The museum of modern love – a review

Title: The museum of modern love

Author: Heather Rose

Yan’s pick

I picked up this book initially, it was because the author won the Stella Prize for 2017. Then I couldn’t put the book down after the first ten pages.

It is so beautifully written, in literary terms as well in depth. The book was inspired by Marina Abramovic, the performance artist who made many controversial performances in her life, for example, in 1974 Rhythm 0 she allowed people to use any of 72 projects (including a gun) provided by her to torture her and cut her. She was almost killed by an audience member who was prepared to shoot her.

This book, is set during her performance from The Artist Is Present in 2010. She sat still for 75 days, a total of 736-hour and 30-minute static, silent piece while spectators were invited to take turns sitting opposite her at MOMA in NY .


There were 1,545 sitters there and they were all video recorded and viewed by millions on Flickr. It was a feat of  tremendous human endurance that Abramovic presented to the world through art.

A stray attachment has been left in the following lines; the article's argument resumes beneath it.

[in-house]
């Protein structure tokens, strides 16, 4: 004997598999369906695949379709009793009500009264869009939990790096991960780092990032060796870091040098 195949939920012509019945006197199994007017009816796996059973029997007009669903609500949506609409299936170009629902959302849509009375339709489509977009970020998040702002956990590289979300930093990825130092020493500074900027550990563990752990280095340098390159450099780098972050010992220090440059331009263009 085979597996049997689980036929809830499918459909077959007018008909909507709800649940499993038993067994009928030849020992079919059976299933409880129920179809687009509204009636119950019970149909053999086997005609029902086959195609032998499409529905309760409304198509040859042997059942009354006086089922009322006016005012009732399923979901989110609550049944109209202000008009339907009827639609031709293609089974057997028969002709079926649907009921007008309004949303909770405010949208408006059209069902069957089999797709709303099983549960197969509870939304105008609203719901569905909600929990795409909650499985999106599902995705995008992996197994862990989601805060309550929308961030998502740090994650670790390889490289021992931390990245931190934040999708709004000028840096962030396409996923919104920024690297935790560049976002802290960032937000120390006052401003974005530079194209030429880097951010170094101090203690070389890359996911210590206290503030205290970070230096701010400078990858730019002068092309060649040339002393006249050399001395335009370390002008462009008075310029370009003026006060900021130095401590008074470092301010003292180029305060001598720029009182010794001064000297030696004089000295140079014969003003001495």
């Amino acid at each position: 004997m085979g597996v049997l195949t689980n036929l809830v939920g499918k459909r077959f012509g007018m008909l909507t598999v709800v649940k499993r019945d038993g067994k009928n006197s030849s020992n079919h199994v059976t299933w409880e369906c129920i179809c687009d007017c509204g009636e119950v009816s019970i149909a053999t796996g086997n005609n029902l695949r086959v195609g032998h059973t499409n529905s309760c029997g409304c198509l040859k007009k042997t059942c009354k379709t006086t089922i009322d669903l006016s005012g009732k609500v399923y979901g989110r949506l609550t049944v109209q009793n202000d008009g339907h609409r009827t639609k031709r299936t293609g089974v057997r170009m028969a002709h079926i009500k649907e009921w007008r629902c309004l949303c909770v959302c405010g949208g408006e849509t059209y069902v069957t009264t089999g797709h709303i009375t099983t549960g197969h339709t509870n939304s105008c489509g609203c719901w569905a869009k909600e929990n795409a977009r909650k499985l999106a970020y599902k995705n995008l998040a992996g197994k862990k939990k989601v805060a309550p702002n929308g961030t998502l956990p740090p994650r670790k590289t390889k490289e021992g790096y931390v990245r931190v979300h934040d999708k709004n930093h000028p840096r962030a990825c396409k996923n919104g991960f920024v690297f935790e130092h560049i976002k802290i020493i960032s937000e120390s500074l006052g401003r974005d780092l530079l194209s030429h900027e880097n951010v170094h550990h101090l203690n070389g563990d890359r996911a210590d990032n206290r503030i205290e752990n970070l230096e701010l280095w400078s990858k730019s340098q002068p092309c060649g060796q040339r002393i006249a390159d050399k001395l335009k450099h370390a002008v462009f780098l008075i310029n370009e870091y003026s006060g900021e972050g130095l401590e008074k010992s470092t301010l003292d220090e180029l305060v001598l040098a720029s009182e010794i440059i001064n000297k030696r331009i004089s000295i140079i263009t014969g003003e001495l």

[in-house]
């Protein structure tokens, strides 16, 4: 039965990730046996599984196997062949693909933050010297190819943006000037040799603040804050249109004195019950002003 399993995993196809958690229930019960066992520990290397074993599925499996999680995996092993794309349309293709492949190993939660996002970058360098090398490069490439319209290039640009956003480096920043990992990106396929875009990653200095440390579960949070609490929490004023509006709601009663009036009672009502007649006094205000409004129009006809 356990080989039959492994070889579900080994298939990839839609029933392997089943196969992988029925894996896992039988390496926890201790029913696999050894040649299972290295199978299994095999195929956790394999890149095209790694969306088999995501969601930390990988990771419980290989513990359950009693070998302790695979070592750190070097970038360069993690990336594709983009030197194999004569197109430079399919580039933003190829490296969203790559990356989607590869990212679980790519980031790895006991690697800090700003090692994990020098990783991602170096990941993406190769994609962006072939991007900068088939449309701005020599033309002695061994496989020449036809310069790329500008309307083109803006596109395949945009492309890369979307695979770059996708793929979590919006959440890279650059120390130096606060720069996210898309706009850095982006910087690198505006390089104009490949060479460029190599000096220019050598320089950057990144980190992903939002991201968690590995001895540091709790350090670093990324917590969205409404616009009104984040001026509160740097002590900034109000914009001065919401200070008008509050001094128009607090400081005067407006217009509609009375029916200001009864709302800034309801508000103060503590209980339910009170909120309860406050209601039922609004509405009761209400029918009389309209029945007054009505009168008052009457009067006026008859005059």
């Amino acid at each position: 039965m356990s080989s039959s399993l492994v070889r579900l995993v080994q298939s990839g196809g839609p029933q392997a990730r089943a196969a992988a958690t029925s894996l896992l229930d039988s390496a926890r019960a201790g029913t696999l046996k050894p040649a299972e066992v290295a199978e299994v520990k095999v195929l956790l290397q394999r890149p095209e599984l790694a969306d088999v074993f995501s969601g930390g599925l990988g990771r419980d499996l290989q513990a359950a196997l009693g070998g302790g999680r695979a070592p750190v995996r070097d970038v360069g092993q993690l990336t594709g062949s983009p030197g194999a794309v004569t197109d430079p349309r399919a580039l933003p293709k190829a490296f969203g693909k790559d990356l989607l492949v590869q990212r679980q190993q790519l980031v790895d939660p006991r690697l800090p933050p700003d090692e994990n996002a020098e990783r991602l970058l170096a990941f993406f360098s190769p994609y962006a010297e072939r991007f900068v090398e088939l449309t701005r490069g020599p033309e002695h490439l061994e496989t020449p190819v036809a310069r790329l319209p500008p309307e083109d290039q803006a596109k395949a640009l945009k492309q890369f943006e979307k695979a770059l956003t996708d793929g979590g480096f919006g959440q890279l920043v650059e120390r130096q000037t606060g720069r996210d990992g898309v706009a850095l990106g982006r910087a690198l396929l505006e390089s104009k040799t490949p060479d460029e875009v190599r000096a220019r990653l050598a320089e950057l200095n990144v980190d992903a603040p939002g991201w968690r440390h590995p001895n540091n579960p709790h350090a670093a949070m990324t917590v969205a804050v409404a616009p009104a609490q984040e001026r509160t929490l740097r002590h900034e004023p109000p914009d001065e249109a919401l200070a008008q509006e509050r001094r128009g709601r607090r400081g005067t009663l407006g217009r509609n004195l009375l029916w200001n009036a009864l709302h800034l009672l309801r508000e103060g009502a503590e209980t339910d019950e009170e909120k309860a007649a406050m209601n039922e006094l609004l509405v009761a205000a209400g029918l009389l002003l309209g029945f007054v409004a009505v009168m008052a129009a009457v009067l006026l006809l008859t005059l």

In this book the author created some strong fictional characters, Arky, the famous music composer who was looking for new connection with his very ill wife; Jane, a new widow, who was searching for the meaning of a life without her beloved husband and a PhD student from Europe, as well as other characters in the book. The way the story was mixed with real facts and fictional stories was interwoven very well and seamlessly. The book asks profound questions about the human connection, the bond between relationships, and understanding of oneself.

It’s a very original literary work. I was really touched and moved. I strongly recommend the book to any book lovers. It really deserved the Prize that Rose won.

To reserve a copy at our library libcat.parracity.nsw.gov.au.

If you’re interested in amazing stories of Marina Abramovic here is the Wikipedia site for you: https://en.wikipedia.org/wiki/Marina_Abramovi%C4%87

(The photo of The Artist Is Present is from wikipedia under the ‘Creative Commons’ license)

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